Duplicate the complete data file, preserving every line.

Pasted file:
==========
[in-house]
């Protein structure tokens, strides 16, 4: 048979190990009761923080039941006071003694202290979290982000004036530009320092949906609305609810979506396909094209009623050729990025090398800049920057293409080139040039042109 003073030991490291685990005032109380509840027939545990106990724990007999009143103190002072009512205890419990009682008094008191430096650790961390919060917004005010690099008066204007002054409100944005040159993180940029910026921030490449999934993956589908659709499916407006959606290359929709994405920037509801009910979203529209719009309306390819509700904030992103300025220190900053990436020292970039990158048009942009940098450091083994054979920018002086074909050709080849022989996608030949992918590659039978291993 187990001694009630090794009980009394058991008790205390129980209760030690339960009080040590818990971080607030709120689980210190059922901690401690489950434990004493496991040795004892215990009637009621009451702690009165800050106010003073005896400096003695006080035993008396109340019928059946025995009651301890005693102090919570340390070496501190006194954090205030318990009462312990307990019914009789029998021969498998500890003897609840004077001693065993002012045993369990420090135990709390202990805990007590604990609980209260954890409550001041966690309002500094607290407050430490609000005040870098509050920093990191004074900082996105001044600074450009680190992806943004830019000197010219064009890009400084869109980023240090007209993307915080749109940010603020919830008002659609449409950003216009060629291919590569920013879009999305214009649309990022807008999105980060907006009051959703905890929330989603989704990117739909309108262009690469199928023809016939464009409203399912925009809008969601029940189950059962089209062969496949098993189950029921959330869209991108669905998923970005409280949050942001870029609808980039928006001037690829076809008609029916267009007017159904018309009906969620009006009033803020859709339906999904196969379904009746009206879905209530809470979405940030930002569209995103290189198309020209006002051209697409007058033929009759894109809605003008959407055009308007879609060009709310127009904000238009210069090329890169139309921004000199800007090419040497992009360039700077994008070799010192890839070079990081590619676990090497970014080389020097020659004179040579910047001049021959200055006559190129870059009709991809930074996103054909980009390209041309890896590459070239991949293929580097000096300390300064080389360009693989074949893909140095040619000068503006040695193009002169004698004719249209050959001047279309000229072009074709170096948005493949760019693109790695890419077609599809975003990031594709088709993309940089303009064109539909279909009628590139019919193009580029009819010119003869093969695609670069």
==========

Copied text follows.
[in-house]
């Protein structure tokens, strides 16, 4: 048979190990009761923080039941006071003694202290979290982000004036530009320092949906609305609810979506396909094209009623050729990025090398800049920057293409080139040039042109 003073030991490291685990005032109380509840027939545990106990724990007999009143103190002072009512205890419990009682008094008191430096650790961390919060917004005010690099008066204007002054409100944005040159993180940029910026921030490449999934993956589908659709499916407006959606290359929709994405920037509801009910979203529209719009309306390819509700904030992103300025220190900053990436020292970039990158048009942009940098450091083994054979920018002086074909050709080849022989996608030949992918590659039978291993 187990001694009630090794009980009394058991008790205390129980209760030690339960009080040590818990971080607030709120689980210190059922901690401690489950434990004493496991040795004892215990009637009621009451702690009165800050106010003073005896400096003695006080035993008396109340019928059946025995009651301890005693102090919570340390070496501190006194954090205030318990009462312990307990019914009789029998021969498998500890003897609840004077001693065993002012045993369990420090135990709390202990805990007590604990609980209260954890409550001041966690309002500094607290407050430490609000005040870098509050920093990191004074900082996105001044600074450009680190992806943004830019000197010219064009890009400084869109980023240090007209993307915080749109940010603020919830008002659609449409950003216009060629291919590569920013879009999305214009649309990022807008999105980060907006009051959703905890929330989603989704990117739909309108262009690469199928023809016939464009409203399912925009809008969601029940189950059962089209062969496949098993189950029921959330869209991108669905998923970005409280949050942001870029609808980039928006001037690829076809008609029916267009007017159904018309009906969620009006009033803020859709339906999904196969379904009746009206879905209530809470979405940030930002569209995103290189198309020209006002051209697409007058033929009759894109809605003008959407055009308007879609060009709310127009904000238009210069090329890169139309921004000199800007090419040497992009360039700077994008070799010192890839070079990081590619676990090497970014080389020097020659004179040579910047001049021959200055006559190129870059009709991809930074996103054909980009390209041309890896590459070239991949293929580097000096300390300064080389360009693989074949893909140095040619000068503006040695193009002169004698004719249209050959001047279309000229072009074709170096948005493949760019693109790695890419077609599809975003990031594709088709993309940089303009064109539909279909009628590139019919193009580029009819010119003869093969695609670069």